"The Wreck of the Hesperus" is a balladic Narrative Poem by Henry Wadsworth Longfellow that was inspired by the many shipwrecks the coast of Massachusetts suffered in December of 1839 starting the 14th. In his journal entry of December 17, 1839,note Longfellow mentions four pieces of inspiration. Those are that as many as forty bodies of shipwreck victims washed ashore at Gloucester, one of which was a woman lashed to some wreckage, that many of these tragedies occurred at Norman's Woe, a nearby rock reef, that among the lost ships there was the Hesperus, and that the Sea-Flower suffered the same fate at Black Rock, an island in Bristol County.
It's been gathered that the woman Longfellow'd read about was the 59-year old captain's widow Sally Hilton, who was on the Favorite when it went under. The wreckage she was tied to was part of a windlass, which suggests accidental entanglement rather than anything purposeful as Longfellow would pen down in the poem. The Hesperus mentioned was not actually wrecked at Norman's Woe, but was damaged while docked in Boston. Another journal entry detailing the night of December 29 to December 30 states that Longfellow wrote most of the poem in those hours in a burst of inspiration. "The Wreck of the Hesperus" was submitted to The New World and published on January 11, 1840. In 1842, Longfellow included the poem in his own Ballads and Other Poems.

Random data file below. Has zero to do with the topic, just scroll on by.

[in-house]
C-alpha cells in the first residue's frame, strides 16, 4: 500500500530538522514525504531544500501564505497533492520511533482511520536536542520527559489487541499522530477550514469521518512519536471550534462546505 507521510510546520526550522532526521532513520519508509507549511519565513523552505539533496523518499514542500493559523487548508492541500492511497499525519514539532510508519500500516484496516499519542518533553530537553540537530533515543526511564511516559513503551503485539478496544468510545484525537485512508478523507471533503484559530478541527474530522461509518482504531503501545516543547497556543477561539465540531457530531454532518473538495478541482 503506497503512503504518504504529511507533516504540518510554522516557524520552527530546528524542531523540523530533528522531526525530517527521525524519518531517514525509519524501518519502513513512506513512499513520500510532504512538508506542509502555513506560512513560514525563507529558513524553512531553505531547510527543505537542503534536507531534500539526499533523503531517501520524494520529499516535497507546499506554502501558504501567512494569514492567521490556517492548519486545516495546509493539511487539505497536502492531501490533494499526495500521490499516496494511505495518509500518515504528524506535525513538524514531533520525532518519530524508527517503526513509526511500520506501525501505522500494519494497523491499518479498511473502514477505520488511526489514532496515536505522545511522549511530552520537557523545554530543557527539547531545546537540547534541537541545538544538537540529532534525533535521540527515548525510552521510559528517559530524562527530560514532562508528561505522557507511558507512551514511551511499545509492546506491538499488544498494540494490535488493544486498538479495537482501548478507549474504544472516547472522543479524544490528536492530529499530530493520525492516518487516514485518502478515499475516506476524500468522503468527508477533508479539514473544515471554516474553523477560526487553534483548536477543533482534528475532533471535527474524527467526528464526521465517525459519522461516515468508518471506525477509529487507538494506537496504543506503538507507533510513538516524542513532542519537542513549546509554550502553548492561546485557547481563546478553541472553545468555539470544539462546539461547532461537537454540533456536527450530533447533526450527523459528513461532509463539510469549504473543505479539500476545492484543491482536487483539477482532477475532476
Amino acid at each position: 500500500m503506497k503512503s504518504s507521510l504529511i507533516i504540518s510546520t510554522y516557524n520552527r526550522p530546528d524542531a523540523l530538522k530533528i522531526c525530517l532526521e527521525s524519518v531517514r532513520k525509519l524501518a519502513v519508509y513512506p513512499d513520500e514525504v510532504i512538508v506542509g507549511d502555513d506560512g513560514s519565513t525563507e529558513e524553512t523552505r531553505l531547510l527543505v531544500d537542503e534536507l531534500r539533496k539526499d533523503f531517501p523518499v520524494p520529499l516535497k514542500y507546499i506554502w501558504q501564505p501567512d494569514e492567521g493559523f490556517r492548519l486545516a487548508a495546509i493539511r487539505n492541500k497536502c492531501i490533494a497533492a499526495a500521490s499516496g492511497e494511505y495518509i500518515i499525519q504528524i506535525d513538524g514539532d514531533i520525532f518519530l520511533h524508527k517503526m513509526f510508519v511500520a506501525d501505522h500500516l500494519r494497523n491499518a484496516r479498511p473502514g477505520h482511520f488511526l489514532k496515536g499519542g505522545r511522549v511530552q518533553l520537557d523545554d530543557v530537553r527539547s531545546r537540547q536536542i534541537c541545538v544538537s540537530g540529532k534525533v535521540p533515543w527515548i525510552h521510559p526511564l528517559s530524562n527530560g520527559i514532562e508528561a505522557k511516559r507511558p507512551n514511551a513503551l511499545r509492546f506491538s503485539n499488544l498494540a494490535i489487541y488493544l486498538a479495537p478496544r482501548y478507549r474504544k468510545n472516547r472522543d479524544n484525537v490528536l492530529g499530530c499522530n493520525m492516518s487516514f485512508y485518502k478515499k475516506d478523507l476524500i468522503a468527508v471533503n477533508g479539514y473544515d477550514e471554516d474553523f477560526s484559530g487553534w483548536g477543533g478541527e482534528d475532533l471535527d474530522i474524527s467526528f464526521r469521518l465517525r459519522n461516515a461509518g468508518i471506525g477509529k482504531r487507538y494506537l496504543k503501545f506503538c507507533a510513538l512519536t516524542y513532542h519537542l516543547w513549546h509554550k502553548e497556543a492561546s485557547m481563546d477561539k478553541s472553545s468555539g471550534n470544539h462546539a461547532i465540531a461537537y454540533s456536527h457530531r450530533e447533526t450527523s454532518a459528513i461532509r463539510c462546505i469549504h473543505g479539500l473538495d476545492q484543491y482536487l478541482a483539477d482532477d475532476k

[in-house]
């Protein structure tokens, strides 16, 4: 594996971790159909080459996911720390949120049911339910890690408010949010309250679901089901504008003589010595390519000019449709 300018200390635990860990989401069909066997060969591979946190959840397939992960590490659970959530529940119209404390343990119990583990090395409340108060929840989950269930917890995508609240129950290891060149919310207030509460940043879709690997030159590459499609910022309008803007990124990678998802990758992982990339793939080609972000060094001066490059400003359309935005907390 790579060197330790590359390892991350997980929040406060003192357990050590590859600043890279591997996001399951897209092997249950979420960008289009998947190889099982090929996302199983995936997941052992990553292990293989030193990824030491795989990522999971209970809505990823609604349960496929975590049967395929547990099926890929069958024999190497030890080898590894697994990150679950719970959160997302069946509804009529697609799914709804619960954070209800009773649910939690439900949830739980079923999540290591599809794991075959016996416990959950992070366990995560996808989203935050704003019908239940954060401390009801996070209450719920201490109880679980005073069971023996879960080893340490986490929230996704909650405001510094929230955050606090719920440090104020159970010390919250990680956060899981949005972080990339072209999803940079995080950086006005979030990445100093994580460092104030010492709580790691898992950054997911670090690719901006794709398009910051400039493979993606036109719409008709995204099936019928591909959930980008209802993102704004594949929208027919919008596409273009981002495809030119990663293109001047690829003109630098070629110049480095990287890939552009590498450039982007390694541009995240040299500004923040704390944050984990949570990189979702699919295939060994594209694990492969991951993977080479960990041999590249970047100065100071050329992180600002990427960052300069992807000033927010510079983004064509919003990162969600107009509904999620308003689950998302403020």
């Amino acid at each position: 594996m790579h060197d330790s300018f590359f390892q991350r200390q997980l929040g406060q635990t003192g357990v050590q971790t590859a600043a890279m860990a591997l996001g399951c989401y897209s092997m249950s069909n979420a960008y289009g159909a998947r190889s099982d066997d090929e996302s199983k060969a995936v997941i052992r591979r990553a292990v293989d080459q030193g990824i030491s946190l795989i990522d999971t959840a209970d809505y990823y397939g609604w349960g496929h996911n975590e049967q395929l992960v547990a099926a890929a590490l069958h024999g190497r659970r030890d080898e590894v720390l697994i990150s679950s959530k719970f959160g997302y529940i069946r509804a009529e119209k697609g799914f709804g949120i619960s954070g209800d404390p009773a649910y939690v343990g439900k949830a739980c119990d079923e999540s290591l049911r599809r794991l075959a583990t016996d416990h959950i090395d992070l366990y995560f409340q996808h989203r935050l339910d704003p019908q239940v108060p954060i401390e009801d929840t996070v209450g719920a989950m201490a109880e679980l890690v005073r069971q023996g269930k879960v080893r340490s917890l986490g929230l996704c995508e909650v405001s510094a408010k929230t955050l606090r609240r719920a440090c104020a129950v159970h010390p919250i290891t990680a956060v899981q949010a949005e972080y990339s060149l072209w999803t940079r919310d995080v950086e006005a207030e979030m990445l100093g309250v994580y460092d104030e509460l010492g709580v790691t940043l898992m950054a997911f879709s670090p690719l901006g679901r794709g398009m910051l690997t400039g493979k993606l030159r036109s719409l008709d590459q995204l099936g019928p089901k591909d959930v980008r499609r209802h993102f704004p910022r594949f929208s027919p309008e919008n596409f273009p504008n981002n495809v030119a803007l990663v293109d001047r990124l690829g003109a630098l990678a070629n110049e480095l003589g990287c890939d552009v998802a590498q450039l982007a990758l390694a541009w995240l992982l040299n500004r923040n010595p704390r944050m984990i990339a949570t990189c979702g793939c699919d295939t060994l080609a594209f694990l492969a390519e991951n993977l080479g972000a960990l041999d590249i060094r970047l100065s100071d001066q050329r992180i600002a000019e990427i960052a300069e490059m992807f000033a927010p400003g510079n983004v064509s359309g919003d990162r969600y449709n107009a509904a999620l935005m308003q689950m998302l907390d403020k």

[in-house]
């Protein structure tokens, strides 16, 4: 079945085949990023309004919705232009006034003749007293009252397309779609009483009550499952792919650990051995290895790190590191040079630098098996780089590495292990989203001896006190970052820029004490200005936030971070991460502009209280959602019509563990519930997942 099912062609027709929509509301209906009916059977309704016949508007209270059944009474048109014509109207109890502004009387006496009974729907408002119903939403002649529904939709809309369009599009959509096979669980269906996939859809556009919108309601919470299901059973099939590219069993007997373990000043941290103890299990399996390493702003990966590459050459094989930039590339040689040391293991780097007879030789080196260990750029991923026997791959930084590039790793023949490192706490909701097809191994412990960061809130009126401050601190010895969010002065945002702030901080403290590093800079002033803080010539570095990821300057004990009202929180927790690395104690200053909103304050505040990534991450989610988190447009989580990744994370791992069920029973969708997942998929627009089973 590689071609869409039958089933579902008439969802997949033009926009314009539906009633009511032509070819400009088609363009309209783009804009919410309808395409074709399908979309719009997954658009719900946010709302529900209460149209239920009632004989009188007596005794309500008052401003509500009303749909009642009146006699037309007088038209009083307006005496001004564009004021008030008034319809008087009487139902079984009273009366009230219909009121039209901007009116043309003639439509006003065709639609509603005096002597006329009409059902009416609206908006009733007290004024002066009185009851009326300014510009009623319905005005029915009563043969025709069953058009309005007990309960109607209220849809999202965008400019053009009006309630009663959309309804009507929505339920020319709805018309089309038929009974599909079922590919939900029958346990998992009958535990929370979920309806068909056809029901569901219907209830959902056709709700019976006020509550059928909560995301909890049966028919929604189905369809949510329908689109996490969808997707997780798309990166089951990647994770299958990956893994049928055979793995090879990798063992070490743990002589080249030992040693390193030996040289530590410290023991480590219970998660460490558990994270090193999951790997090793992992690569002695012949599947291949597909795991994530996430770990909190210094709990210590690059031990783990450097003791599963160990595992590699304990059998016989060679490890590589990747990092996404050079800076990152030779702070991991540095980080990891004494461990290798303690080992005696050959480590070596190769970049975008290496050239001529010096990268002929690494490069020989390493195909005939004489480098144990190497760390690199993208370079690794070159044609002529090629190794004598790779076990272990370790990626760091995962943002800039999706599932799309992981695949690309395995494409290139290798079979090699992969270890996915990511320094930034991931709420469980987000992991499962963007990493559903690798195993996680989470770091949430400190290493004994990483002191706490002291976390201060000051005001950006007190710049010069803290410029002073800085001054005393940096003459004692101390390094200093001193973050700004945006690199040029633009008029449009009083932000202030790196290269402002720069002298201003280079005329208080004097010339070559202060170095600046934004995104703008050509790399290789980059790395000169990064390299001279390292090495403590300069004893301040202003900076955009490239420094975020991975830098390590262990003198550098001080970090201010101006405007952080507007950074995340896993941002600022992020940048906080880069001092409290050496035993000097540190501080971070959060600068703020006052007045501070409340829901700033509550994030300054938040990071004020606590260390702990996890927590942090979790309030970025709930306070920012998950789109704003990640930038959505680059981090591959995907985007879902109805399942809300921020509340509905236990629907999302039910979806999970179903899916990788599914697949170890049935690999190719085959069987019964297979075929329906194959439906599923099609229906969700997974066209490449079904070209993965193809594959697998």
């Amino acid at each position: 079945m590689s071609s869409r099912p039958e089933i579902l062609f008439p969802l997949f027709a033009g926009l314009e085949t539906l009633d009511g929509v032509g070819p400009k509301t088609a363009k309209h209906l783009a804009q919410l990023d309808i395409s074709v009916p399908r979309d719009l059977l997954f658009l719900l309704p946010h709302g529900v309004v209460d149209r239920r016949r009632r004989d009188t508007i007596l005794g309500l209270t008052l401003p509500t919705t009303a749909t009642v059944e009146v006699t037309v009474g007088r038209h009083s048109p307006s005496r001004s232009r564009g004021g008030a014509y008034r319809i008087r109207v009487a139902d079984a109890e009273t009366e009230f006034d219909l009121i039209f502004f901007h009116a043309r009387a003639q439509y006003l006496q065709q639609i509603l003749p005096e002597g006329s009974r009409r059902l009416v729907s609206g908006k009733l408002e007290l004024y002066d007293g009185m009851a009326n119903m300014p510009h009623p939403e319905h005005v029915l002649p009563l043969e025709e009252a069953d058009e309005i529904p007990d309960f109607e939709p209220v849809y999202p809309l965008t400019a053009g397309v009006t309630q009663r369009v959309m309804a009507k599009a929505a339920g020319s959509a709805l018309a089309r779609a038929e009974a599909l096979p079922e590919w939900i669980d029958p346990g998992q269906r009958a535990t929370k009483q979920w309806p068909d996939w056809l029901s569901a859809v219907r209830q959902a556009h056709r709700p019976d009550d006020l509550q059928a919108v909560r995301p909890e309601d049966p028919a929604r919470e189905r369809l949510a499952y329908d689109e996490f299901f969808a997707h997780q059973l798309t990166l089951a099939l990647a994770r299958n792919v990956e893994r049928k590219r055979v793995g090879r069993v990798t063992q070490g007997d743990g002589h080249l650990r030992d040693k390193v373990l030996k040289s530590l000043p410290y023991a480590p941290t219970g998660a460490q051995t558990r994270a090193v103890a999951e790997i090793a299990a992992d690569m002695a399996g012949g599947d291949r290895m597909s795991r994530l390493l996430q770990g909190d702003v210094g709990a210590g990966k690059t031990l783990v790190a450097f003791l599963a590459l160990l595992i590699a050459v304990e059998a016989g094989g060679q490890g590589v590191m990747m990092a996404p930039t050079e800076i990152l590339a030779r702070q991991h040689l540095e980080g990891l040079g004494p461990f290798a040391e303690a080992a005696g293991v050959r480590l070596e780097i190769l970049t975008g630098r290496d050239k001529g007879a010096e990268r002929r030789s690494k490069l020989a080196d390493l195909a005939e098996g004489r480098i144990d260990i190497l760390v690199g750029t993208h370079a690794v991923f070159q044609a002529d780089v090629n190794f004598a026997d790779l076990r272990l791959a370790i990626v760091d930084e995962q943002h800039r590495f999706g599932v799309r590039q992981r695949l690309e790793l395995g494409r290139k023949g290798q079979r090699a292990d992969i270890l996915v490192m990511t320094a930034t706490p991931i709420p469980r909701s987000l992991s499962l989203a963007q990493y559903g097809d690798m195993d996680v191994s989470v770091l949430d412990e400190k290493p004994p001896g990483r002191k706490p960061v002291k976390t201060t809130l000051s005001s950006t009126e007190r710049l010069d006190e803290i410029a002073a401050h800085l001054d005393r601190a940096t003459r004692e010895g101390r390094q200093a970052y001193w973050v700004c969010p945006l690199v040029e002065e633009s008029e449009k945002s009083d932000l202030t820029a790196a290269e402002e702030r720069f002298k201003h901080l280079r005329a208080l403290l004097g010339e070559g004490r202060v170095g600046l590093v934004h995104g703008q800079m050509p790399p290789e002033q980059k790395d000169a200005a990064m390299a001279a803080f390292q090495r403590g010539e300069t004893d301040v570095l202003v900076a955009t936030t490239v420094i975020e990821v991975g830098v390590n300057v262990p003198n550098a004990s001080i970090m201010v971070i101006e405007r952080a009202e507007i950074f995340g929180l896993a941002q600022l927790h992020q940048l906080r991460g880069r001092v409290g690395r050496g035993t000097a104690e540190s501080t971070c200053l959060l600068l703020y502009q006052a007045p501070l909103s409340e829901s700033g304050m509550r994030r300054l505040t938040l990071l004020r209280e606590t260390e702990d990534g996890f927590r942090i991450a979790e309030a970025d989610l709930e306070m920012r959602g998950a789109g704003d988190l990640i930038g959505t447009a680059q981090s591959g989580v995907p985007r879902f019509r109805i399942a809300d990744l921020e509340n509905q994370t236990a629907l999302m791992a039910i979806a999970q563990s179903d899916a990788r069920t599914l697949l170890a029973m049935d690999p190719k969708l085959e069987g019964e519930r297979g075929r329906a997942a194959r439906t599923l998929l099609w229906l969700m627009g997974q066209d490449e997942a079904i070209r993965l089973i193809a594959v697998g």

In "The Wreck of the Hesperus", an unnamed skipper brings his little daughter along on a trip. Despite the concern for her safety that should make him extra careful, the skipper arrogantly refuses to sail the Hesperus into a nearby port when an aged sailor warns him that a storm is approaching. As the wind picks up and the temperature drops, the skipper's daughter becomes scared. To calm her, the skipper gives her his coat for warmth and ties her to the mast so she can safely stay with him. Then he freezes to death at the wheel. All the girl can do is pray as the rest of the crew is swept overboard by the waves, but it doesn't do her any good. The next day, her corpse is found by a fisherman. She's covered in frost and salt and still tied to the mast.
The poem has been adapted twice into a film by the same name, once in 1927 and once in 1948. Beyond that it was the basis of a Mighty Mouse short in 1944, it inspired several songs and one band name, a now defunct ride was named after it, and a street parallel to the coast at Norman's Woe is named Hesperus Avenue.
"The Wreck of the Hesperus" provides examples of the following tropes:
- Adult Fear: The skipper's death means his little daughter is left tied to an uncontrollable ship during an unforgiving storm.
- Braving the Blizzard: Despite advice not to, the skipper chooses to brave the approaching winter storm because he believes it's nothing he can't handle. He believes wrong and as a result gets the entire crew and his daughter killed.
- Death of a Child: There are several deaths in the poem, but all of it works up to the dramatic death of the skipper's daughter in particular. Because she's described as the skipper's "little daughter", she's probably not even a teen yet.